Intense bicep pump
Concentration dumbbell curls produce an intense arm pump because they train your biceps in a shortened muscle position.  This then leads to more vascular and leaner-looking biceps because your muscles have to repeatedly contract in order to lift the weight, which naturally fills them with lactic acid and thus enhances their appearance during training.
The catch, however, is that you have to use the proper concentration curl form in order to get this benefit.
In practice, this means lifting the dumbbell until the underside of your forearm touches your bicep. But it also involves turning your pinky finger as far as you can so that you can maximally supinate your biceps and achieve a complete contraction.
Fewer muscle imbalances
One arm concentration curls help you to develop a more aesthetic physique because by training each arm individually, you can ensure that both of your biceps are receiving equal work and are thus growing in proportion.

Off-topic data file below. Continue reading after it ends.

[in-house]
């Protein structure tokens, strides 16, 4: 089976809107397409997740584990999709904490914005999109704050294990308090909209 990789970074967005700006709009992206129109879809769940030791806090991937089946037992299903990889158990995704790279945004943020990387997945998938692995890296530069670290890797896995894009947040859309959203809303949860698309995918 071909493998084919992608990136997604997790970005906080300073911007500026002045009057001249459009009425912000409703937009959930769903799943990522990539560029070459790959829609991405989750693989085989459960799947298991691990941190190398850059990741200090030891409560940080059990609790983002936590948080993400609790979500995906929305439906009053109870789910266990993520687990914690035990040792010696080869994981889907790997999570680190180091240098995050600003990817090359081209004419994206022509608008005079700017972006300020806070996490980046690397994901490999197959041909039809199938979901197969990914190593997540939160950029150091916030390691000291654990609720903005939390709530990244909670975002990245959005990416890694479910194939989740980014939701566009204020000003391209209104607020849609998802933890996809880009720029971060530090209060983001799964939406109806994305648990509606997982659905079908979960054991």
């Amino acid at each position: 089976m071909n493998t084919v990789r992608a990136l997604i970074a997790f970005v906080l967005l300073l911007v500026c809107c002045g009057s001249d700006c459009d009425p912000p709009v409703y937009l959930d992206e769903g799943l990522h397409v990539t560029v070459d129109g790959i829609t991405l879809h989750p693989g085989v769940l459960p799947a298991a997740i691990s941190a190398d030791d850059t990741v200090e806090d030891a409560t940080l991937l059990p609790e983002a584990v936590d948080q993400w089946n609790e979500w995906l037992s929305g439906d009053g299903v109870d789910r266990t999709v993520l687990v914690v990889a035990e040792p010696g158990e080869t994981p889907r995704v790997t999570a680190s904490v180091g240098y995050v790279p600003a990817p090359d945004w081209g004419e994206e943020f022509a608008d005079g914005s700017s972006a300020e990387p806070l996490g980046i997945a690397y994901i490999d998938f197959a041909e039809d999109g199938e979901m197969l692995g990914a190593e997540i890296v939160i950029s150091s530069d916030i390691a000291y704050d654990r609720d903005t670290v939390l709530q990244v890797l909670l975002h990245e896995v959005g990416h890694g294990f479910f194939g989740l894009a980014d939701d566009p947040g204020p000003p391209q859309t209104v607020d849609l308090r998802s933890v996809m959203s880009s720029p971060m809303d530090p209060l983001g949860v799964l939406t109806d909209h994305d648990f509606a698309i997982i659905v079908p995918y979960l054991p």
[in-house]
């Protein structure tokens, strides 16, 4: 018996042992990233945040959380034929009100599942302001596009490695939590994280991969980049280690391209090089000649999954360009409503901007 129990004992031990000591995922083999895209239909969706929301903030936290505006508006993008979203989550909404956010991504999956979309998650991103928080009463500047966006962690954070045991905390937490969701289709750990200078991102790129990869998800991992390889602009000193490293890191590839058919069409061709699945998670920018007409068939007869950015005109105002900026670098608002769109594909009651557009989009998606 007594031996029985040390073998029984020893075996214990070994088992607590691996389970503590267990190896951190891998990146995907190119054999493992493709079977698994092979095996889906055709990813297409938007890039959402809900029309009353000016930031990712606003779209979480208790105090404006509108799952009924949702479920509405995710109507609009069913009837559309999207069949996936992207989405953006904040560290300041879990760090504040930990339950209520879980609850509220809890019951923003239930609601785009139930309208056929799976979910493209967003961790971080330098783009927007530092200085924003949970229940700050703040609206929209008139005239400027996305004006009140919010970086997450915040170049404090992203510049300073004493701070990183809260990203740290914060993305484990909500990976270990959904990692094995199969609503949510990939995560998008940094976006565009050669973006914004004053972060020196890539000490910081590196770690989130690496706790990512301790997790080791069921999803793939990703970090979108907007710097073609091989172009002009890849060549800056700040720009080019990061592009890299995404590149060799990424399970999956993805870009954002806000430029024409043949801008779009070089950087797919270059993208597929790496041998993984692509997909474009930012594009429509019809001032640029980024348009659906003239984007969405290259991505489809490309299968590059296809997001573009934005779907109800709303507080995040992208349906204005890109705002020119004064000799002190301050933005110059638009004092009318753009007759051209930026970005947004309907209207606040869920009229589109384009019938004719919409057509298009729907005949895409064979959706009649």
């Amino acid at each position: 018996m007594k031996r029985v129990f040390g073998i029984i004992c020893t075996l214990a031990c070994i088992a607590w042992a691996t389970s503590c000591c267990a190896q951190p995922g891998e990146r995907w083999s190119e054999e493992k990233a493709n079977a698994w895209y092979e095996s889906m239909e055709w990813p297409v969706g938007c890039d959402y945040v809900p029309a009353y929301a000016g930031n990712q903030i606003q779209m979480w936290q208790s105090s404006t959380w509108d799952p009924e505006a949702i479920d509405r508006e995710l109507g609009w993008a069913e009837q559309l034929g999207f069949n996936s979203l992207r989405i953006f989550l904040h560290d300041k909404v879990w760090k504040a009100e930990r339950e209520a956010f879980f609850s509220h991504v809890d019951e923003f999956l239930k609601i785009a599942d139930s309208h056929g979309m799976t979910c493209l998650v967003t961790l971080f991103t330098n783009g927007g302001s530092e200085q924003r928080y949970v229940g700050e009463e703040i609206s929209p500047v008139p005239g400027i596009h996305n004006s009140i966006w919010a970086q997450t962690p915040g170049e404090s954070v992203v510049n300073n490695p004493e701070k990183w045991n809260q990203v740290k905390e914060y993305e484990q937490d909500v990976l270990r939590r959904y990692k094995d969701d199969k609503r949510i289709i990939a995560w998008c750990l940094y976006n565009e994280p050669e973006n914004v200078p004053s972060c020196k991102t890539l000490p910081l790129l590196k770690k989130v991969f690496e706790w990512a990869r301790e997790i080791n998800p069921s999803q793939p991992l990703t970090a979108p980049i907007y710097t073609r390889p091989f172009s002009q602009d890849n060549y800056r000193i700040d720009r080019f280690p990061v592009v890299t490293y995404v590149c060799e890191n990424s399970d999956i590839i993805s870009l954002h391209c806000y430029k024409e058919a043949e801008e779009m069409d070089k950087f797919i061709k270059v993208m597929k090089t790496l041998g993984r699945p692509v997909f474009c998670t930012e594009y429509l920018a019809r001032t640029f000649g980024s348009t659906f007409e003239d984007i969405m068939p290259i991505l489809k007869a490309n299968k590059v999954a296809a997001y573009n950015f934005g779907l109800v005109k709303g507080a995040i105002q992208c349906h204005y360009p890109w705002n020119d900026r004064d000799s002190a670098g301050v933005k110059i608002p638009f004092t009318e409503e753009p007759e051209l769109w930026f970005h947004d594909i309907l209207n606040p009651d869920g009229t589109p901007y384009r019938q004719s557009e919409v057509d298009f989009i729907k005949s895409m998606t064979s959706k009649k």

This benefit is particularly useful if you have bicep muscular imbalances that you need to correct or if you want to prevent them from cropping up in the future. 
It’s also why bodybuilders make the concentration dumbbell curl a staple exercise in their dumbbell bicep workouts.
They can achieve much more pleasing muscle symmetry by honing in on each individual bicep and giving it the attention that it needs to grow to its full potential. This is especially easy to do with concentrated curls because by bracing your arm against your leg, it’s much easier to keep the tension on your biceps because you can’t cheat the weight up with your other muscles.
Improved mind-muscle connection
The concentration bicep curl helps you to develop a stronger mind-muscle connection. This is because it’s easier for your brain to focus on stretching and squeezing your biceps when it only has to think about moving one limb at a time.
So not only will this enhanced mind-muscle connection help you to maximize your bicep development from DB concentration curls, but it’ll also carry over to your other exercises, too, and make them more effective.
Concentration curl variations